The Queen Anne styled home was finished in 1910 and contained many beautiful furnishings from "back east." One of its features is a coal bin large enough to hold a railcar load of anthracite coal ordered in from Pennsylvania every year.
The MacTavish family lived in the home until 1940.
Possibly the oldest surviving house in town. It was built before 1887. John S. MacTavish bought it in the late 1890s. The MacTavish family occupied this house until their new home next door was ready.
This WPA building was erected in 1936 on the original site of the rock school building. The rock building was so sturdy that the workers were unable to tear down all the walls. It is said part of the original school building makes up the walls of the WPA gymnasium. This building had the only stage in town and was used for plays as well as many a graduating class ceremonies.
Built with bond issue money, the school was completed in 1919. Few changes have been made on the facades with the exception of the removal of the California mission-style stucco domes. The building, now privately owned, is used for artists' studios and art fairs, and has residential apartments as well.
This two story brick structure has had many different uses. It has seen life as Dr. McCreary's offices and hospital. Dr. McCreary stayed in Magdalena from 1907 until the late 1920's. The Forest Service was once in this building, after which it was partitioned into small apartments. At a later period it was used as a single family home.
The oddity of this house is that the upstairs could only be reached by an outside staircase – interior stairs have only recently been added.
Today the old Hall Hotel is known as the Magdalena Hall Hotel. It is the only hotel structure which remains from the several large hotels in Magdalena. The exterior walls are three bricks thick. Two inside layers are of local brick; the facing brick was imported. The three-story Hall Hotel with its second-story balcony was officially opened December 14, 1917. Many rich and interesting legends have originated at this landmark hotel and are often told and retold by the locals.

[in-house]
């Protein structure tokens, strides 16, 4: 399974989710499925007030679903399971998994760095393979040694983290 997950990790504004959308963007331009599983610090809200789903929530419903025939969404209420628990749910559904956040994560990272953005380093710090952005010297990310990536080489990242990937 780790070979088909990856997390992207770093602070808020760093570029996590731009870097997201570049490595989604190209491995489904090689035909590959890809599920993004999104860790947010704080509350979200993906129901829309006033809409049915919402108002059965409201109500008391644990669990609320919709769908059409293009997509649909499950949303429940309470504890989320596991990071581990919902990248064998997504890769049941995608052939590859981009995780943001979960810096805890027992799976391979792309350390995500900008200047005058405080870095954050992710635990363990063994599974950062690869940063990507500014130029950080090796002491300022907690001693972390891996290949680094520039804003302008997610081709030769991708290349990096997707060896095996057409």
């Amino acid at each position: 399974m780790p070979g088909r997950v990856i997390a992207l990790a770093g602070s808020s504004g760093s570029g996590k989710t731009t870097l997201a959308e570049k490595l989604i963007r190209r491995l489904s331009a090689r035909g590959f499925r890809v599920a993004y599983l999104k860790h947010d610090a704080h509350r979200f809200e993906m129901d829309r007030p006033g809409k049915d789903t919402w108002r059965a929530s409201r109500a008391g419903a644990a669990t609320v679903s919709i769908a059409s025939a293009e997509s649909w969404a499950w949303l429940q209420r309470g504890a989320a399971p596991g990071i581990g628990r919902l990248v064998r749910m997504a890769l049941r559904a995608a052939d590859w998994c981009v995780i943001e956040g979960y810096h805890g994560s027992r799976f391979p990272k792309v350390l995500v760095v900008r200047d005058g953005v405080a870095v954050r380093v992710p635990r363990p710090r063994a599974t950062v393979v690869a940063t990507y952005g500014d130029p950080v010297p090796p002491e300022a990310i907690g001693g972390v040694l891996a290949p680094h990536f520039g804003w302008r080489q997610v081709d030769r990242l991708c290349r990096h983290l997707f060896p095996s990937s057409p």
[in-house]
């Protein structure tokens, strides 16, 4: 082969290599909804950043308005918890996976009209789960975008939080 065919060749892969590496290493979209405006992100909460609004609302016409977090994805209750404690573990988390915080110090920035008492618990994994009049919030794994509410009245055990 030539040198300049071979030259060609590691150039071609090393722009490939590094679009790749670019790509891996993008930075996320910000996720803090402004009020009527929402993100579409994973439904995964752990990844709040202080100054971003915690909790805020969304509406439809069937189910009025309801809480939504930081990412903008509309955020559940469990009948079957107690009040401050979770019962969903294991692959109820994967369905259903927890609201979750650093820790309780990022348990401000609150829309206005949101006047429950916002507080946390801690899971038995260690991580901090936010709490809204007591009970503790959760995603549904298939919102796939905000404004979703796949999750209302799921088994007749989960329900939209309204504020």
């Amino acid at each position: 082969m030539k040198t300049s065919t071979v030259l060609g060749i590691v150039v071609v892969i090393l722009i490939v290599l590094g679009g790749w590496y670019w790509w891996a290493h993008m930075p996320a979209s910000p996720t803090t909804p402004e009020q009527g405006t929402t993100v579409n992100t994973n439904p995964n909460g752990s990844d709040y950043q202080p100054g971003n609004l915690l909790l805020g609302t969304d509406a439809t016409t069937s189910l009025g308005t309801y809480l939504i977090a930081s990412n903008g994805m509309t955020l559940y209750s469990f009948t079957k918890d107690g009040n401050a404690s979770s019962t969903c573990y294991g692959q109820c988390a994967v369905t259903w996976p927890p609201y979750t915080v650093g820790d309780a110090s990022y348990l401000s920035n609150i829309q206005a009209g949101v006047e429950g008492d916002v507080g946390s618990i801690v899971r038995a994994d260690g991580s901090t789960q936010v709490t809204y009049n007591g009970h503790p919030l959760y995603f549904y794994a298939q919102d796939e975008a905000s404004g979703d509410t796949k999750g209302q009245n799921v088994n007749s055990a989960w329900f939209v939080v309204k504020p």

The time-worn hotel has sprung into a new life. It has been extensively remodeled from top to bottom. This newer version is being used for housing and retail. The history of yesteryear was considered from every coat of paint to the beautiful old windows, as well as the lovely railings around the second-story balcony. It was finished in 1999 and is now occupied.
Once the Magnolia Gas Station, this building now is used as a restaurant. Behind the original gas station was a campground with cottages used to accommodate the tourists that came to the area. The building's diagonal doorway and wood floors are reminiscent of time gone.
The hospital is today The Western Motel on Hwy 60. "Grandma Butter" was a legend in her own time. She ran the lying-in hospital with very little help, sometimes working all shifts in one day. Often mothers who had their babies would stay over for a period of weeks to help with patient care and work off their expenses. A hospital room, food, and care cost $5.00 a day. Delivery fees were $25.00.
The house on the knoll at the east side of Magdalena was built around 1909 by Joe Hilton, cousin to Conrad Hilton of Hilton Hotel fame. The knoll is a natural hill of almost solid rock and was used as a rock quarry prior to Hilton buying the land. Many of Magdalena homes have foundations from that site. Before Hilton built the house he blasted off rock to build the inside and basement walls. This home was two levels when first built. The second floor was not reconstructed after it was damaged by fire.
All photographs © Rolf Magener. Not to be used without permission of the photographer.